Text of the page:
Skip to main content



Salem Truck Leasing, Inc. v. Delgado Trucking Express, Inc.

A-2188-09T2 (N.J. Super. App. Div. 2011) (Unpublished)

CONTRACTS — Where a contract makes one party responsible only for loss or damage resulting from careless, reckless, intentional or abusive conduct, and that party damages property, but not by reason of any of the listed reasons, it is not responsible for the cost of repair.

A truck lease made the leasing company responsible for maintaining and repairing the vehicle and keeping it in good operating condition and appearance. On the other hand, it made the lessee liable “for any loss or damage which results from careless, reckless, intentional or abusive conduct by any driver.” Payments made more than seven days late would trigger a service charge. If the lessee defaulted, it also became liable for the leasing company’s costs and expenses, including attorneys fees.

The lease “contemplated the possibility of the truck’s complete destruction.” If the vehicle was “damaged beyond repair,” the lease was to terminate but the lessee was required to “pay for all loss or damage to any Vehicle or any Vehicle being used as a substitute and extra therefor, including related expenses including towing arising from any cause ... .” The lessee’s liability was limited to the purchase price of the vehicle. In compliance with the terms of the lease, the lessee insured the truck. Then, the truck was destroyed in a one-vehicle accident. The lessee notified the sales representative of the accident and told the leasing company it could negotiate directly with the insurance company. Ultimately, the claim was settled and the leasing company sent the lessee an invoice for the difference between the insurance payment and the stipulated value of the truck.

When the lessee refused to pay, the leasing company sued for the claimed difference, together with interest and attorney’s fees. A bench trial took place and most of the evidence at trial dealt with the “insurance dispute.” However, the leasing company also introduced into evidence an “aging report” summarizing the repairs that it performed. The aging report showed not only the outstanding invoice for the destroyed truck, but also showed three unpaid charges totaling under $1,500. Although an executive of the leasing company testified that “these charges were ‘not related to [the destroyed vehicle],’ [H]e indicated that at least one of the bills was for a vehicle ‘damaged by the customer’ but did not identify which, if any, of the damages were caused by [the lessee].” The lessee denied owing any money and denied ever having been asked to pay any of the additional invoices.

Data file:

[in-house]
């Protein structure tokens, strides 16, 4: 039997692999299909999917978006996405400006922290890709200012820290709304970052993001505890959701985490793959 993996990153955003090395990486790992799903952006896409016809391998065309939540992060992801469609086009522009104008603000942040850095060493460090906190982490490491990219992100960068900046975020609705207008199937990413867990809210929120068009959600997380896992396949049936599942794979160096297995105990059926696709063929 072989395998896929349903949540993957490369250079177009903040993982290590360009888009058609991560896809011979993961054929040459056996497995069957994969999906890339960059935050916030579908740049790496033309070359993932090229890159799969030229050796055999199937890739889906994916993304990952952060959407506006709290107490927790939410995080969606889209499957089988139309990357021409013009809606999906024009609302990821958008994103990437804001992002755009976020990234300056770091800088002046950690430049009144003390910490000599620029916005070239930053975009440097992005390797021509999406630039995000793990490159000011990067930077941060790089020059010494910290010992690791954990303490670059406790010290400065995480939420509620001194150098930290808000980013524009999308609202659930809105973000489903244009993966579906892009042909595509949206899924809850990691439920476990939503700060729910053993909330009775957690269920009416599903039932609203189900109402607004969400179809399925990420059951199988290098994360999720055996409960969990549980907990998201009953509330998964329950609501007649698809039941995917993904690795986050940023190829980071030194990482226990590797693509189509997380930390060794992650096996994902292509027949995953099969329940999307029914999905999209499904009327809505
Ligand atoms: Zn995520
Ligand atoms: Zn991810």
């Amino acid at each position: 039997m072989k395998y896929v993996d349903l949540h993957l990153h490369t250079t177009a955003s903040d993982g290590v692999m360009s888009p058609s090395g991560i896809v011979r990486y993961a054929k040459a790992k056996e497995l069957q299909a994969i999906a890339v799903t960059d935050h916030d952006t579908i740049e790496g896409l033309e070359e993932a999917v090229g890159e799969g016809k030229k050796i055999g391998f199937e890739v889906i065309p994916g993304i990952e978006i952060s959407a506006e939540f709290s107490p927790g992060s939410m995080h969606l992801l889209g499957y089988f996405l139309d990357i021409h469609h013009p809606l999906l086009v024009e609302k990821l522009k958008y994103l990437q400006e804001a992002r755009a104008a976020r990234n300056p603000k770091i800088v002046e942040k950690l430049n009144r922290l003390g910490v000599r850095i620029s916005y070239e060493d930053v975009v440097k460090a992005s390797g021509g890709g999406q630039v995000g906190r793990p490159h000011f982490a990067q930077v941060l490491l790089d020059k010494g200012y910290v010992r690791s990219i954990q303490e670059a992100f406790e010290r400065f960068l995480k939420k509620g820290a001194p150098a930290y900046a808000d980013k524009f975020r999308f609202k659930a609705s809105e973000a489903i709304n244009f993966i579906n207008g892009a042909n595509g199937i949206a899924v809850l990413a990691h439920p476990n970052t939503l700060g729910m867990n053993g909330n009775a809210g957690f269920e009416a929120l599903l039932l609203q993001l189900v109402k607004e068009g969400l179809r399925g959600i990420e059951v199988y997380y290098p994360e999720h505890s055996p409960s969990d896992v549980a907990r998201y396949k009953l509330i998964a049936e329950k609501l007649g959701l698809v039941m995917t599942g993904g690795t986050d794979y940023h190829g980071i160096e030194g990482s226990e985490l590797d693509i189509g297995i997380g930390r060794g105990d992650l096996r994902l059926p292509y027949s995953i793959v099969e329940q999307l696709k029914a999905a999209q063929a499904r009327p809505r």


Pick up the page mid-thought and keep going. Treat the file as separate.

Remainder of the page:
The lower court ruled against the leasing company as to the additional damages for the destroyed vehicle, but found the lessee “liable for the outstanding charges listed on the aging report.” The Court believed that the leasing company had met its burden with its executive’s “testimony, the aging report and the invoices themselves.” It rejected the lessee’s president’s testimony as “not sufficient without any corroboration.” The Court awarded not only the amount of the unpaid invoices, but interest, court costs, and attorneys fees.

The lessee moved for a new trial and when that motion was denied, it appealed the damage award. The Appellate Division agreed with the lessee, saying “[g]enerally, plaintiffs have the burden of proving damages. ... They must do ‘with such certainty as the nature of the case may permit, laying a foundation which will enable the trier of the facts to make a fair and reasonable estimate.’” Here, the lease required the leasing company to maintain and repair the vehicle and only made the lessee liable to pay for losses or damage resulting from “careless, reckless, intentional or abusive conduct by any driver.” According to the Court, “[t]hese provisions are consistent with the implied warranty or representation of fitness that is imposed on companies that are in the business of leasing trucks.” Neither the invoices nor the leasing company’s testimony established that the repairs were necessitated by any acts or omissions on the part of the lessee. Consequently, the Court ruled that the leasing company had not met its burden to show that its lessee “was liable for the cost of the repairs.” Therefore, it reversed the order of the lower court.


MEISLIK & MEISLIK
66 Park Street • Montclair, New Jersey 07042
tel: 973-783-3000 • fax: 973-744-5757 • info@meislik.com